Agriculture takes center stage as consumers drive local food movement

By: Mark Haney

16499358401_928ea32394_nKFB calls itself “The Voice of Agriculture” because it is the only organization representing all farmers – big or small.  We have county leaders growing everything from A (alfalfa) to Z (zucchini).

Me and my brother, Don, have an apple orchard, retail market and cattle in Pulaski County. My family has been growing apples in an area west of Somerset for 140 years. We were engaged in the “local foods” business long before that became the craze of the 21st century.

Today, I’m just as excited about those opportunities as I am for the prospects for the more traditional Kentucky farm enterprises. From my viewpoint, Kentucky agriculture has a bright future.

Consumer interest in locally-produced foods indeed has created many opportunities for Kentucky farmers. This type of agriculture no longer fits the “niche” category; it has become an integral part of our overall farm economy.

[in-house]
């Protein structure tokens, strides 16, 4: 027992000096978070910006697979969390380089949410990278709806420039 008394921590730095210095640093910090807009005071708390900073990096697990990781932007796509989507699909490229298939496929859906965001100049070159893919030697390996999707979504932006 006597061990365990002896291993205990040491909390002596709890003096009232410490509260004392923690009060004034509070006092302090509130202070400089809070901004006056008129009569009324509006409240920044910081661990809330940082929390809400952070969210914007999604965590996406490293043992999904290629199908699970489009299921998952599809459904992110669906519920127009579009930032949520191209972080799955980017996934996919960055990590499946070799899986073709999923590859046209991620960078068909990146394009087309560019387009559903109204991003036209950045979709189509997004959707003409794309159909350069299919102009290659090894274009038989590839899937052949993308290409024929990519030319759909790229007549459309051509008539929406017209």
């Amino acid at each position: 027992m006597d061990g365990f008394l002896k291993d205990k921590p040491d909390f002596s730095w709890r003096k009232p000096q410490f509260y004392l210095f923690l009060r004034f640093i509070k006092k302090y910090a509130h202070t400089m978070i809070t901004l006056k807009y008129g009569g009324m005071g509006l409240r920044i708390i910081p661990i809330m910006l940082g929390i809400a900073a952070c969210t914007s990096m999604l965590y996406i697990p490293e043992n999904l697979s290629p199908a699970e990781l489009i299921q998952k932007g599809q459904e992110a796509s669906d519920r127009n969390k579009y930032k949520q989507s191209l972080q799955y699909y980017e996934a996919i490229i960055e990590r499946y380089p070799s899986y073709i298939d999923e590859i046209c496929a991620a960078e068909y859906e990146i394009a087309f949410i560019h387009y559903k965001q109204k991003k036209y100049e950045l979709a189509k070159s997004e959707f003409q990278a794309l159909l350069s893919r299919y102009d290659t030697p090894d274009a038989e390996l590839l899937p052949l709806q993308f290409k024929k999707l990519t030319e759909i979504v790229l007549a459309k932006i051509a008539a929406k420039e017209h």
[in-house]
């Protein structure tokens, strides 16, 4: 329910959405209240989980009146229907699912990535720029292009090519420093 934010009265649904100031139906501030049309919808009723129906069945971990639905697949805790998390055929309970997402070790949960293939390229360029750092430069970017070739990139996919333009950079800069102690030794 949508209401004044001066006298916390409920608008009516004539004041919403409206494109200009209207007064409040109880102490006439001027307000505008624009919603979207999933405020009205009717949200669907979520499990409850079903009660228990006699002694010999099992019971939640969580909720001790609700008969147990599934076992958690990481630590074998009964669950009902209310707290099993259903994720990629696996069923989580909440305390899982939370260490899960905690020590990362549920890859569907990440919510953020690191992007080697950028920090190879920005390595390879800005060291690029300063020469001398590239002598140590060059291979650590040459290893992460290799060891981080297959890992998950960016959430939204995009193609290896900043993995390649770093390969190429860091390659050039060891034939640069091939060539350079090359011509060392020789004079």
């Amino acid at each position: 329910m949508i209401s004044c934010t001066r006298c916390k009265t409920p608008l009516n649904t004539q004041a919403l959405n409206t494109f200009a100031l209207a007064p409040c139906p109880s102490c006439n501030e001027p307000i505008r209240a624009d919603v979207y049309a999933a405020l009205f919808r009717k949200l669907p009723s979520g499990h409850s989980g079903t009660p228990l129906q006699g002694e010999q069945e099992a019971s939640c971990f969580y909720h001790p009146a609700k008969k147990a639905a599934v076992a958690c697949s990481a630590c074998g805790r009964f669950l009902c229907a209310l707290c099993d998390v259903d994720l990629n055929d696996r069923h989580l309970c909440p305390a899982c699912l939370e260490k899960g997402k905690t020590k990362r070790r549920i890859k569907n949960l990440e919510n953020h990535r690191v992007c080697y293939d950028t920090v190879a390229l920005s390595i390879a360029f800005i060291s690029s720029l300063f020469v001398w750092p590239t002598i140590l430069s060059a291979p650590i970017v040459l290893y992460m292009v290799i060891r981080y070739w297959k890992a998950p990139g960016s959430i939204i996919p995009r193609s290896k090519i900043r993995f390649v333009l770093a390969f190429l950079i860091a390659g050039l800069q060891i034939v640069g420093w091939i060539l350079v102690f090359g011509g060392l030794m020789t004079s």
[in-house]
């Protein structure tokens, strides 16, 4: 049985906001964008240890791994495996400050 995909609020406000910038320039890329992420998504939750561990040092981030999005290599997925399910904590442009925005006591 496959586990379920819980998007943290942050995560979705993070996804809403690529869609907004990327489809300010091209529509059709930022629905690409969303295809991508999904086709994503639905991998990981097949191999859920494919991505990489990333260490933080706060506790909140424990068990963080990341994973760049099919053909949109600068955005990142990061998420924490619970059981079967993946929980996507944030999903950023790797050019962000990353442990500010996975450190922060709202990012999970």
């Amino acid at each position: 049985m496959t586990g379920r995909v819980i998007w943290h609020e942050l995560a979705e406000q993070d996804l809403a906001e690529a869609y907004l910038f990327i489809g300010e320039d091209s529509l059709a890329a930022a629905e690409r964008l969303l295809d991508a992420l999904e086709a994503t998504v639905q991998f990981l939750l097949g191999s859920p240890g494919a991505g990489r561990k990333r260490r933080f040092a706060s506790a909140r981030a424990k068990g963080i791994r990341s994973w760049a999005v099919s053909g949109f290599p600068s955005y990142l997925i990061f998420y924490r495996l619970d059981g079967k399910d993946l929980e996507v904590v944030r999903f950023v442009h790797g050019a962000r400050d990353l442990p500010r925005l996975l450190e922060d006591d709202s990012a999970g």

You know this is serious business when the mayors of Kentucky’s two largest cities participate in a UK conference focused on increasing local food service to large retailers and entities like school systems, hospitals and universities.  Farmers markets are thriving in both Louisville and Lexington. A multi-million-dollar “foodport” is in the works for Louisville.

For a rural organization like Farm Bureau, it’s gratifying to see urban leaders recognize agriculture’s importance to their respective communities. We’ve been touting that for many years, reminding Kentuckians of how the work of farmers benefits our overall quality of life.

489224553_a16942390bKFB’s primary initiative in the “local foods” movement is a certified roadside farm markets program that has grown in its 20-year-history to 99 markets throughout the state (Haney’s Appledale Farm is among the charter members).  This program provides participants with free advertising and promotions, plus educational workshops and an annual summer tour of farm markets and agritourism ventures in other states.

As this industry moves forward, KFB likely will be more and more engaged with issues affecting local food producers. We look forward to addressing the challenges.

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